The World Health Organization is about to embark on the development of evidence-based guidelines on mental well-being in the workplace.
People work overtime to make sure they’re succeeding in their careers, but those who bite off more than they can chew risk burnout, a condition now recognised by the World Health Organization.
Avoiding getting to that point is possible by knowing the symptoms, such as insomnia or feeling generally unwell, reports The New York Times. Setting boundaries is also important and opens the door to more valuable opportunities
The WHO has redefined burnout as a syndrome linked to chronic work stress with a difference between a busy workload and something more serious.
The World Health Organization (WHO) announced that the problem will be recognised in the latest International Classification of Diseases manual, where it is described as a syndrome “resulting from chronic workplace stress that has not been successfully managed”.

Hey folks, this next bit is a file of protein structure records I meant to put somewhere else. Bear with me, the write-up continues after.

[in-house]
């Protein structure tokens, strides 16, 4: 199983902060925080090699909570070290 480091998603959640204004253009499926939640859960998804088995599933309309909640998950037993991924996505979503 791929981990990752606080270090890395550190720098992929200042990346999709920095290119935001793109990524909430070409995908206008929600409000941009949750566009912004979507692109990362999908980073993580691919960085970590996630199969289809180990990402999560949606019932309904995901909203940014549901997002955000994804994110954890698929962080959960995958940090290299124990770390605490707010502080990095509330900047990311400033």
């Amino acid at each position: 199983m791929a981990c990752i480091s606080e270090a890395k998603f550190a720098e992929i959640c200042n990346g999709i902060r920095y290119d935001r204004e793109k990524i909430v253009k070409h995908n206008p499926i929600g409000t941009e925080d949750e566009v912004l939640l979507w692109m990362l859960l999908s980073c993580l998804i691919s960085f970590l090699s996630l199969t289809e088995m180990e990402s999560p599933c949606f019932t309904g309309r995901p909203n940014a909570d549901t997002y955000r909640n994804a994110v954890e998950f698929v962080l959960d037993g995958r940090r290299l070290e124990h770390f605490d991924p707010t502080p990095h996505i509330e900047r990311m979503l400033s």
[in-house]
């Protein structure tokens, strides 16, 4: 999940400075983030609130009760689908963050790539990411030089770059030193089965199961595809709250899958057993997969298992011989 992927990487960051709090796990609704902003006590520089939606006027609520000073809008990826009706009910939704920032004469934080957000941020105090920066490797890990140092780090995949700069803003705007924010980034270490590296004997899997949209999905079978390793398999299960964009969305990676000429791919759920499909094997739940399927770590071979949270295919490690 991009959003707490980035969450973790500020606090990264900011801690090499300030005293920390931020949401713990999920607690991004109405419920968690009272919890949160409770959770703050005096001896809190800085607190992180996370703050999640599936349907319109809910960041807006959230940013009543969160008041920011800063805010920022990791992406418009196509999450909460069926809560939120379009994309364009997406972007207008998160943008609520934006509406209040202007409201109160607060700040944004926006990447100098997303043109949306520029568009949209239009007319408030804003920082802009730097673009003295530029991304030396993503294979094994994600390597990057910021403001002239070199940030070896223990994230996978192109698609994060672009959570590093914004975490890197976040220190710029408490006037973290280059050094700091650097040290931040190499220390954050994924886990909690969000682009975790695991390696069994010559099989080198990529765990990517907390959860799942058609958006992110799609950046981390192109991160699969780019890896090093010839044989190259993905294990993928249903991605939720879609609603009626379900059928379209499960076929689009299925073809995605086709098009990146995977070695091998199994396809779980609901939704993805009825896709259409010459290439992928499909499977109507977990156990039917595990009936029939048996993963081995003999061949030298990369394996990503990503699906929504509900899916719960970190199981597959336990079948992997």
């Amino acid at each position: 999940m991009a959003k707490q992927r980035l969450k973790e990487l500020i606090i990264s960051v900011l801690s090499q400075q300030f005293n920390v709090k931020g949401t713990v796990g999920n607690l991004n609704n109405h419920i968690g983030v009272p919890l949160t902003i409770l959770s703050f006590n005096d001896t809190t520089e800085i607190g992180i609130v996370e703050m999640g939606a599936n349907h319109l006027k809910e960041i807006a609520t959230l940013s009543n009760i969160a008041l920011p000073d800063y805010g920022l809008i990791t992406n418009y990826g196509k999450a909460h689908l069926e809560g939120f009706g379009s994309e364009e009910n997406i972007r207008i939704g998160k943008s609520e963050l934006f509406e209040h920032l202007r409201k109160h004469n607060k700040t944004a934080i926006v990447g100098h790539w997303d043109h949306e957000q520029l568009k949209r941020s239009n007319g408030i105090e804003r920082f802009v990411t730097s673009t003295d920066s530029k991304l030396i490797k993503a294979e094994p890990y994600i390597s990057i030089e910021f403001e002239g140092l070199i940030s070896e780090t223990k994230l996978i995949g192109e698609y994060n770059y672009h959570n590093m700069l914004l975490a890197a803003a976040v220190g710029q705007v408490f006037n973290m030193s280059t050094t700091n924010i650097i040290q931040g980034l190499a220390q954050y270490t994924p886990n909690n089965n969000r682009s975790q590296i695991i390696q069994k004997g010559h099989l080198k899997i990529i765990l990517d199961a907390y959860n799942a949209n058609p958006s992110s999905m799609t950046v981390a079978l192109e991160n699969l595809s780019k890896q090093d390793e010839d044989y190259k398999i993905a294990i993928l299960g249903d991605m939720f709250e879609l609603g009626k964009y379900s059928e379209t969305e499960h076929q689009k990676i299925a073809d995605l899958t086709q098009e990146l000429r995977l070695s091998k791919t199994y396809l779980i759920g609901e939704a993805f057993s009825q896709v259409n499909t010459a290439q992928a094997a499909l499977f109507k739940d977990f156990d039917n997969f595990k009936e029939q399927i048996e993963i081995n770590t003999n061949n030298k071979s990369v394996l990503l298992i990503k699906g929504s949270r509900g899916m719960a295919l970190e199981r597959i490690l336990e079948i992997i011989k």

According to the WHO, burnout has three elements: feelings of exhaustion, mental detachment from one’s job and poorer performance at work. But waiting until you’re already fully burned out to do something about it doesn’t help at all and you wouldn’t wait to treat any other illness until it was too late.
Depression and pre-burnout are very similar, but as much as there was a lot of enthusiasm recently that burnout has now become a medical condition, it is still not – it is still classified as an occupational phenomenon.
The Maslach Burnout Inventory (MBI), a test designed to measure burnout. The most widely used is the MBI-General Survey, which measures things like exhaustion, cynicism, and how well a person thinks he’s doing at work.
According to a 2018 Gallup study of 7,500 US workers, burnout stems from unfair treatment at work, an unmanageable workload and a lack of clarity about what a person’s role should involve. Workers were also stressed out by a lack of support from their manager and unreasonable time pressure.